Someone suggested I direct a copy of the unmodified X display to a file and afterwards convert that file to a general purpose video file. What commands would I use to do this on a Kubuntu system? (Edit: He said something about attaching a display port to a file.) If not possible, what is my best option for an excellent quality screen recording that does not depend on fast hardware?

Background: I tried using avconv with -f x11grab and some GUI programs. However, no matter what I try, the resulting video either has artifacts/ blurriness or is choppy (missing frames). This is probably due to CPU/ memory constraints.


  • Video quality must not be noticeably different from seeing the session directly on a screen, because the purpose is to demonstrate an animated application.
  • The final video must be in a common format that can be sent to Windows users and used on the web. I think H.264 MP4 should work.
  • The solution should not presume much prior knowledge. I am familiar with the command line and basic Linux commands, but I am still learning Linux and do not know much about video codecs.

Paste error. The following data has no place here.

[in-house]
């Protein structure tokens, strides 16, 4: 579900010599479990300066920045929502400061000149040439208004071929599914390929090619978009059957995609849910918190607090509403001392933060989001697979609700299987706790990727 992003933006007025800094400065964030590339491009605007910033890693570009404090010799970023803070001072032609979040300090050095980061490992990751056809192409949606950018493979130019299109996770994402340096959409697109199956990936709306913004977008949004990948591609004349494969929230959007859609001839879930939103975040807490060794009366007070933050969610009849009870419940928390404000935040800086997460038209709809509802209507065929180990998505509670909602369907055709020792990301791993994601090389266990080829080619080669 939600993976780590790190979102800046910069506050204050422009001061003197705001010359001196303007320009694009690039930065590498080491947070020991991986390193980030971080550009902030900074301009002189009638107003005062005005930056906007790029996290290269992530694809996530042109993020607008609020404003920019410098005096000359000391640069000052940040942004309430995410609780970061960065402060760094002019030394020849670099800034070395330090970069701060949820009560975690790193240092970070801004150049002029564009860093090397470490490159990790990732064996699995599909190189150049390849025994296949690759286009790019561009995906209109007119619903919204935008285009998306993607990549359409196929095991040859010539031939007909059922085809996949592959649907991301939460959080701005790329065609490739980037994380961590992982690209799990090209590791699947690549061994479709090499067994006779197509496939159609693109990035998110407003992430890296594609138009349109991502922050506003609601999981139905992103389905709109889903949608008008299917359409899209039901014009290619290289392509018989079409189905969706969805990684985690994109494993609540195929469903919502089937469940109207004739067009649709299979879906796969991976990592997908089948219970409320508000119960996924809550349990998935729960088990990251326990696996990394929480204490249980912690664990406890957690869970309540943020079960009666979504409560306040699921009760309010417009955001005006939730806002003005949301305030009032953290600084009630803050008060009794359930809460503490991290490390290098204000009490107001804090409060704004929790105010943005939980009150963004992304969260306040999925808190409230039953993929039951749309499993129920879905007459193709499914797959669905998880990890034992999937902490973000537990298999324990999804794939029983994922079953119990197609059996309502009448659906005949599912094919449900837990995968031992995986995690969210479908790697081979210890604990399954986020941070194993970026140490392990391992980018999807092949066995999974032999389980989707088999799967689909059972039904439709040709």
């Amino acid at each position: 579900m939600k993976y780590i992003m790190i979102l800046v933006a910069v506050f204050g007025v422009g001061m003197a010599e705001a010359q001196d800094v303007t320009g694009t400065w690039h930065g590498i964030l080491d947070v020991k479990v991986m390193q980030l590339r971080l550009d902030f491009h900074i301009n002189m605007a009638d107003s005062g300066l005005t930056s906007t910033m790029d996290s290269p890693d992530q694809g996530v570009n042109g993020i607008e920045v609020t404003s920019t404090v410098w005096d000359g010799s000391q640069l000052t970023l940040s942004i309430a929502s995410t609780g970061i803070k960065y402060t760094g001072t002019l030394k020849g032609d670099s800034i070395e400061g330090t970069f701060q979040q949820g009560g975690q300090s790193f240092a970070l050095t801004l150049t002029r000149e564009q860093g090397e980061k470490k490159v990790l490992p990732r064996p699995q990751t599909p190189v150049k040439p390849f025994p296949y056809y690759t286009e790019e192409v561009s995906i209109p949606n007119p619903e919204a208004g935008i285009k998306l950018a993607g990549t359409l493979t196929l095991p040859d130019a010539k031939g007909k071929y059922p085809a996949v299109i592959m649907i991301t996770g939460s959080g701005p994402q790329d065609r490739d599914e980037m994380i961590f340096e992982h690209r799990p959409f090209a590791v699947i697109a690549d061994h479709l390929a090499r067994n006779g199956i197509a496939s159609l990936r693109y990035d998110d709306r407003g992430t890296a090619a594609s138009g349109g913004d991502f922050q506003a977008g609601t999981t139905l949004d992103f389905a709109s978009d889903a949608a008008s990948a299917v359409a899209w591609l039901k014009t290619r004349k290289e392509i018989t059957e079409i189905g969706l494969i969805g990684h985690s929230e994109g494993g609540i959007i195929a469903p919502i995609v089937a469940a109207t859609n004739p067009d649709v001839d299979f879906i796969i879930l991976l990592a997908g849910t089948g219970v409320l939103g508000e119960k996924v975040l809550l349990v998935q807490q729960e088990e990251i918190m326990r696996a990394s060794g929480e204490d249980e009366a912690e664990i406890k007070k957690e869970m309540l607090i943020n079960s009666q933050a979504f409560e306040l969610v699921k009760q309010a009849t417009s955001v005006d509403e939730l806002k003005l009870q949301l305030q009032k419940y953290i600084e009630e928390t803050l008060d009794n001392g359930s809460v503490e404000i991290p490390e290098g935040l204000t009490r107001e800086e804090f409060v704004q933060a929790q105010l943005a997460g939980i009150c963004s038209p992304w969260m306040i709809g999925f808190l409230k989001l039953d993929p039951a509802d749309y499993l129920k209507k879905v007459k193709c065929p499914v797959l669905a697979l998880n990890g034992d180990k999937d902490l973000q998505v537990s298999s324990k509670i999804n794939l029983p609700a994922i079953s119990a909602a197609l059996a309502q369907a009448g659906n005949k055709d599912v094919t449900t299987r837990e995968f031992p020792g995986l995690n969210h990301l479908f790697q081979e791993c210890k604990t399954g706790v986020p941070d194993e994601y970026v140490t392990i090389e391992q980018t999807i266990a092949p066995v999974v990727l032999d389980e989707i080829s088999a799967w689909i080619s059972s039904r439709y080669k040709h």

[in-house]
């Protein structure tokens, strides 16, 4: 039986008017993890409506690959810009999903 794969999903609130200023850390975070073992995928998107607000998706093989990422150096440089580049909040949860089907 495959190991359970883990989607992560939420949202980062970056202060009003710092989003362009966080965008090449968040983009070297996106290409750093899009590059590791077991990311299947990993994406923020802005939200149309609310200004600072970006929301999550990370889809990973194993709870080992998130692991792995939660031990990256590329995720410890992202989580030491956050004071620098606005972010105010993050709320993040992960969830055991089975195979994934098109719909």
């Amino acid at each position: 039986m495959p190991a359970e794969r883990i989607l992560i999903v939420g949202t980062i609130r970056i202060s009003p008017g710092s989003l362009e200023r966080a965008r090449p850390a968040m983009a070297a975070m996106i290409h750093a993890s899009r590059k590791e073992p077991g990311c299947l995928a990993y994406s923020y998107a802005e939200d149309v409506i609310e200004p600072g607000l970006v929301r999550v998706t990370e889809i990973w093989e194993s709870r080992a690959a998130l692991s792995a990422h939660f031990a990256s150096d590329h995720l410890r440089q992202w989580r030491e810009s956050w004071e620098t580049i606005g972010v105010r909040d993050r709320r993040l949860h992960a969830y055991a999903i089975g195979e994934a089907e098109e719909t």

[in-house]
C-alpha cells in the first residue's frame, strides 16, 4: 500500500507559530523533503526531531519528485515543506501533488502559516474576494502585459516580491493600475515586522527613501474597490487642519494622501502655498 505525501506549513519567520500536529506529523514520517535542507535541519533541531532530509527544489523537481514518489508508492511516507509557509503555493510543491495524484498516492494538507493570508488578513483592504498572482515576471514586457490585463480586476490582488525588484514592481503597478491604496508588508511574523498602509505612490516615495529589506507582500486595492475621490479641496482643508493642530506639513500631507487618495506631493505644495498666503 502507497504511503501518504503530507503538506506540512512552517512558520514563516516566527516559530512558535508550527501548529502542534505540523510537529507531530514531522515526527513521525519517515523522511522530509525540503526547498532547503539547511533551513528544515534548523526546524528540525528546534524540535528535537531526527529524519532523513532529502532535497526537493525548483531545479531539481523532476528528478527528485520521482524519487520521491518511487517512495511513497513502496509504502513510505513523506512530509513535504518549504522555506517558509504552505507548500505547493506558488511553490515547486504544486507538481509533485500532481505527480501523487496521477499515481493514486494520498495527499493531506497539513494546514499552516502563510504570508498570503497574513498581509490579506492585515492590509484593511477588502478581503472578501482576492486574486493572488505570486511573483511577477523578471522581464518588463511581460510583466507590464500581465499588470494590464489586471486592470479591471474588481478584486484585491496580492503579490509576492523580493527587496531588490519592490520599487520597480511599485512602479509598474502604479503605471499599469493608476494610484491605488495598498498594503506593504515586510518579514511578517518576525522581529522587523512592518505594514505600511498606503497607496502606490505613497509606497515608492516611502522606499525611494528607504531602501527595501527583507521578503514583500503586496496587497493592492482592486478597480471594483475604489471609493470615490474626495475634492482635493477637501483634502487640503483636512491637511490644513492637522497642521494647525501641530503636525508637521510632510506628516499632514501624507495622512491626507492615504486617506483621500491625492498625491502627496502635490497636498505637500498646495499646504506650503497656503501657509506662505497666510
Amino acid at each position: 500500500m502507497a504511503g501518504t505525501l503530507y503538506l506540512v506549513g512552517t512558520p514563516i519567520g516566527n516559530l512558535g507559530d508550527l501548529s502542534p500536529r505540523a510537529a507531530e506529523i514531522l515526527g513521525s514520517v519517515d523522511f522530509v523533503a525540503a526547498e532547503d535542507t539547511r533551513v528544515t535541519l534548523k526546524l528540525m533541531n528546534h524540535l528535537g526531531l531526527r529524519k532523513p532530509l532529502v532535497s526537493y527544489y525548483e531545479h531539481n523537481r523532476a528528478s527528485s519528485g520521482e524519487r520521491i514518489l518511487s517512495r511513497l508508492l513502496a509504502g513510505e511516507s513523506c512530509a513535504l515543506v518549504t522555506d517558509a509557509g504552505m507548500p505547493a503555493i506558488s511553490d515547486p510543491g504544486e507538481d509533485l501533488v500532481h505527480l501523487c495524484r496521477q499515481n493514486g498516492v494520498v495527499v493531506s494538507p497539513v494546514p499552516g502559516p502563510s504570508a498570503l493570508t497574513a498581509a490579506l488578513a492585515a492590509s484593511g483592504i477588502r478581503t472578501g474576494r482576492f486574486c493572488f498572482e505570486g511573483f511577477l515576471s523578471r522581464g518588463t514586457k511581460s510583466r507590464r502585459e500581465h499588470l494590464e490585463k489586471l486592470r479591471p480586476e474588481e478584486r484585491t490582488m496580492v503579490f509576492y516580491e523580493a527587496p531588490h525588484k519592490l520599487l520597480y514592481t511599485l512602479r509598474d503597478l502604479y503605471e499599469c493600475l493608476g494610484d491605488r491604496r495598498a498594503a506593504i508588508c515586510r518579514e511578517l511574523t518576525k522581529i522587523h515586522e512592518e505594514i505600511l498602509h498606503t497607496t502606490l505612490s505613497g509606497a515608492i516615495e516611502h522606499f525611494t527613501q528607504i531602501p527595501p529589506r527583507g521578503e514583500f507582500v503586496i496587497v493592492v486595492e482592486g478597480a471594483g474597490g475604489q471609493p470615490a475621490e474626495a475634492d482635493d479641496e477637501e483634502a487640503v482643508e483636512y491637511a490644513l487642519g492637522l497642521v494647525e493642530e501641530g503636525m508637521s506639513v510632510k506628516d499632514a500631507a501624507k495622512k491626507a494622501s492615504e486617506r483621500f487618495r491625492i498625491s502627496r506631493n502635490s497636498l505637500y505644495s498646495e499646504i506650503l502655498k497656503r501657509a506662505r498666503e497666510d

What I already tried:

  • Best command so far: ffmpeg -f x11grab -s xga -r 30 -i :0.0 -qscale 0.1 -vcodec huffyuv grab.avi, then convert to mp4 with ffmpeg -i grab.avi -sameq -vcodec mpeg4 grab.mp4.
    • The picture quality is great, but on my test sytem it lags the computer. On a faster target system it does not lag, but frames are obviously skipped, making the video not very smooth.
    • I am still trying to figure out how to save the grab.avi file to SHM to see if that helps.
  • Using Istanbul and RecordMyDesktop GUI recorders
  • Simple command: avconv -f x11grab -s xga -r 25 -i :0.0 simple.mpg using avconv version 0.8.3-4:0.8.3-0ubuntu0.12.04.1
  • Adding -codec:copy (fails with: Requested output format 'x11grab' is not a suitable output format)
  • Adding -same_quant (results in great quality, but is very choppy/ missing many frames)
  • Adding -vpre lossless_ultrafast (fails with: Unrecognized option 'vpre', Failed to set value 'lossless_ultrafast' for option 'vpre')
  • Adding various values of -qscale
  • Adding various values of -b
  • Adding -vcodec h264 (outputs repeatedly: Error while decoding stream #0:0, [h264 @ 0x8300980] no frame!)